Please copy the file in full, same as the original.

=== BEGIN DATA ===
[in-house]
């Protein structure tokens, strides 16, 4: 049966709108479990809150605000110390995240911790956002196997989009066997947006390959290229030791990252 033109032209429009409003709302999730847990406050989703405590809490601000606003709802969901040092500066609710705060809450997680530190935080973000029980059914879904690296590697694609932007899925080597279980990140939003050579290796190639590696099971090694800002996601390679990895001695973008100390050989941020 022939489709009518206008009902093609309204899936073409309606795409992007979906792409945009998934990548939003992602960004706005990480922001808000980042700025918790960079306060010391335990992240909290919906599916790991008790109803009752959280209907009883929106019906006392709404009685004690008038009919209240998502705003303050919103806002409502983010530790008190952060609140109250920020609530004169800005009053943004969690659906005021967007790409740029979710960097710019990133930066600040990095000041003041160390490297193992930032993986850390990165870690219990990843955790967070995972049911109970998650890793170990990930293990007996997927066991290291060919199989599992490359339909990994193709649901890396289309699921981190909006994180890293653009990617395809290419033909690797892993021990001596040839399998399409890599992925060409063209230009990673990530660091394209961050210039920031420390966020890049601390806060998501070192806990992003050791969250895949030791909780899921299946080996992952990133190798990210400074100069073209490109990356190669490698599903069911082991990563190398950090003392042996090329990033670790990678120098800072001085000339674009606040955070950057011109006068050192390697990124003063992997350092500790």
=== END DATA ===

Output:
[in-house]
């Protein structure tokens, strides 16, 4: 049966709108479990809150605000110390995240911790956002196997989009066997947006390959290229030791990252 033109032209429009409003709302999730847990406050989703405590809490601000606003709802969901040092500066609710705060809450997680530190935080973000029980059914879904690296590697694609932007899925080597279980990140939003050579290796190639590696099971090694800002996601390679990895001695973008100390050989941020 022939489709009518206008009902093609309204899936073409309606795409992007979906792409945009998934990548939003992602960004706005990480922001808000980042700025918790960079306060010391335990992240909290919906599916790991008790109803009752959280209907009883929106019906006392709404009685004690008038009919209240998502705003303050919103806002409502983010530790008190952060609140109250920020609530004169800005009053943004969690659906005021967007790409740029979710960097710019990133930066600040990095000041003041160390490297193992930032993986850390990165870690219990990843955790967070995972049911109970998650890793170990990930293990007996997927066991290291060919199989599992490359339909990994193709649901890396289309699921981190909006994180890293653009990617395809290419033909690797892993021990001596040839399998399409890599992925060409063209230009990673990530660091394209961050210039920031420390966020890049601390806060998501070192806990992003050791969250895949030791909780899921299946080996992952990133190798990210400074100069073209490109990356190669490698599903069911082991990563190398950090003392042996090329990033670790990678120098800072001085000339674009606040955070950057011109006068050192390697990124003063992997350092500790």